Wisdom teeth, the third and final set of molars, typically emerge between the ages of seventeen and twenty-one. When wisdom teeth grow straight and cause no issues, they provide the same function as your other molars, helping you chew and digest food.
However, many times, these teeth do not grow in properly and can be angled towards an adjacent tooth, threatening it’s health. Wisdom teeth that get stuck between the soft-tissue and bone and become impacted.
These conditions cause immense discomfort and interfere with the patient's ability to eat, speak, or function at their best. If left untreated, troublesome wisdom teeth can lead to further problems and may require more invasive and costly procedures.In cases like this, extraction is necessary.
Getting Ready for Your Extraction
While the idea of oral surgery to have wisdom teeth removed may seem scary, this procedure is very common. Some preparation on your part helps to ensure a positive outcome and maximize your comfort.
To prepare for your wisdom teeth extraction, discuss the procedure with your dentist. Don't be afraid to ask questions related to the reasons the teeth are being removed, as well as any precautions or steps they suggest to take and what aftercare will involve. Before the extraction, be sure to notify your dentist of any of the following:
- All surgeries you have undergone
- All medications you are currently taking
- Any serious medical conditions you currently have or have had in the past including bacterial endocarditis and mitral valve issues.
- Be sure to ask what kind of anesthetic the dentist is planning to use. You will likely need a ride home after your surgery.
It is important for you and your dentist to have as much information possible to reduce the risk of complications and make sure that your extraction will be successful.
Before the Procedure
Be sure to arrive early, The dentist will have begun preparing for your surgery and may have some last minute preparations to make that require your presence. Arriving late may cause you to have to reschedule. Both patient and dentist should be relaxed during surgery. Sedation options may also be revisited at this time.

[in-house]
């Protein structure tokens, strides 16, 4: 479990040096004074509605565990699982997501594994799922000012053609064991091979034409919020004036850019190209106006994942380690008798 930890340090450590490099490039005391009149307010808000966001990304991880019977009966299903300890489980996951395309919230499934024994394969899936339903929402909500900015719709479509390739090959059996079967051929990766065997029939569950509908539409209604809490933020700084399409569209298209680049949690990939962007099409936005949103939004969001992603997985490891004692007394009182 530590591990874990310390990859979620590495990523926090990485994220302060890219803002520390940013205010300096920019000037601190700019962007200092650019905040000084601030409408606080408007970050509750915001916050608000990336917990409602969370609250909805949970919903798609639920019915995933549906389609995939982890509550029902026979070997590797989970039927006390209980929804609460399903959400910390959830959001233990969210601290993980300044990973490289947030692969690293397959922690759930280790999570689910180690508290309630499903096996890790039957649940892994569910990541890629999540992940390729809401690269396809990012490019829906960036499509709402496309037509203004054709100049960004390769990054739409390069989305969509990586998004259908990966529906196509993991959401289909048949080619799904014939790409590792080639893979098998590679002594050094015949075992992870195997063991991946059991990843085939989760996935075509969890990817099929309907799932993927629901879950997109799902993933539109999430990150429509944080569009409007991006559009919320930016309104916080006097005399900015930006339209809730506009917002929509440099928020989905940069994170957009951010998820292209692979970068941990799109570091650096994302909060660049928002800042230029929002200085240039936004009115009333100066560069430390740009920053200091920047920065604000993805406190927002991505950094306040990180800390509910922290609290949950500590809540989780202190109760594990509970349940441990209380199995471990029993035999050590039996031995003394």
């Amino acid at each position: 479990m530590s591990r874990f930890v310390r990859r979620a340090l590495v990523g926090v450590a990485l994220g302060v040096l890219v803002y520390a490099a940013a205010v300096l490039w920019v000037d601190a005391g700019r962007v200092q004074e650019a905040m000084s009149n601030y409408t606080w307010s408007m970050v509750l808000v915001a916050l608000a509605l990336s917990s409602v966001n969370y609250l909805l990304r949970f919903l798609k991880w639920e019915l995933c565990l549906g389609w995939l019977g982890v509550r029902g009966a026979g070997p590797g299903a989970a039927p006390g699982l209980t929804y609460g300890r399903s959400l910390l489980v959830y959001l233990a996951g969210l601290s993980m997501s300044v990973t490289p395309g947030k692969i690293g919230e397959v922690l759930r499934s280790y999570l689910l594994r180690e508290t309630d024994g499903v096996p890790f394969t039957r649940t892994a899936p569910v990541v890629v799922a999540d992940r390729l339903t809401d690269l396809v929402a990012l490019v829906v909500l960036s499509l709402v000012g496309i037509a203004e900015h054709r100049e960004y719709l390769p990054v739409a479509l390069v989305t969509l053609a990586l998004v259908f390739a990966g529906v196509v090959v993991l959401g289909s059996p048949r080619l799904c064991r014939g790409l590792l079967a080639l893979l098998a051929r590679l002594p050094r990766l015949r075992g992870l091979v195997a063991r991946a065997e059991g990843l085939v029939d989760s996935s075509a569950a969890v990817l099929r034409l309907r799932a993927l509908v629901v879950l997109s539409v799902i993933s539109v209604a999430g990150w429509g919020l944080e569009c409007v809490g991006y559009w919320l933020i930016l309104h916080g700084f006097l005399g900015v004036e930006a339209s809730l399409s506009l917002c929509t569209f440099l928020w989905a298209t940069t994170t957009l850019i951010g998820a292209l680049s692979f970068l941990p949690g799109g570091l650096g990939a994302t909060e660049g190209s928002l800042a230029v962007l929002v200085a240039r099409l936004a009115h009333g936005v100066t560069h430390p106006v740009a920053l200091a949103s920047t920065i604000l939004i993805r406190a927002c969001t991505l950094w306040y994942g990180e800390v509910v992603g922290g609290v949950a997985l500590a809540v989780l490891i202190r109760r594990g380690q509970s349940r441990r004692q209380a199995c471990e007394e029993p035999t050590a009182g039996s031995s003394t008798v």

Sedation and Anesthetic Options*
Local Anesthesia - Local anesthesia is injected near the area of the tooth being removed. Before the injection, your dentist is likely to apply a substance to your gums to numb them.
Oral Conscious Sedation - A prescription sedative can be provided prior to the procedure for relaxation.
I.V. Sedation - Sedation anesthesia is administered through an intravenous (I.V.) line in your arms, suppressing your consciousness during the surgery. You won’t feel any pain and will have only limited memory about the surgery.
Nitrous and Oral Sedation - Another option is the combination of nitrous oxide and oral sedation which is often sufficient for highly anxious patients.
*None of these sedation techniques require fasting and our dentist recommends a healthy breakfast to avoid risking low blood sugar during the procedure.
Make Yourself Comfortable – Some Tips
Bringing a friend along (especially one that has had the procedure before) can help calm your nerves and can give you a ride home afterward.
Wearing Loose-Fitting Clothing like sweatpants and a short-sleeved t-shirt helps you feel comfortables especially if you are having IV sedation. Bring a blanket or heavy sweater because you may be cold for a while after the surgery.
Distracting Yourself by watching videos or listening to music on your earphones helps reduce or eliminate unnecessary worrying.
Call Dr. Hans Sperling to Learn More about Wisdom Tooth Extractions in Hollywood, FL
Dr. Sperling has the skill and experience you need when undergoing wisdom teeth removal. His gentle and meticulous approach means you can count on your procedure being handled professionally and with compassion.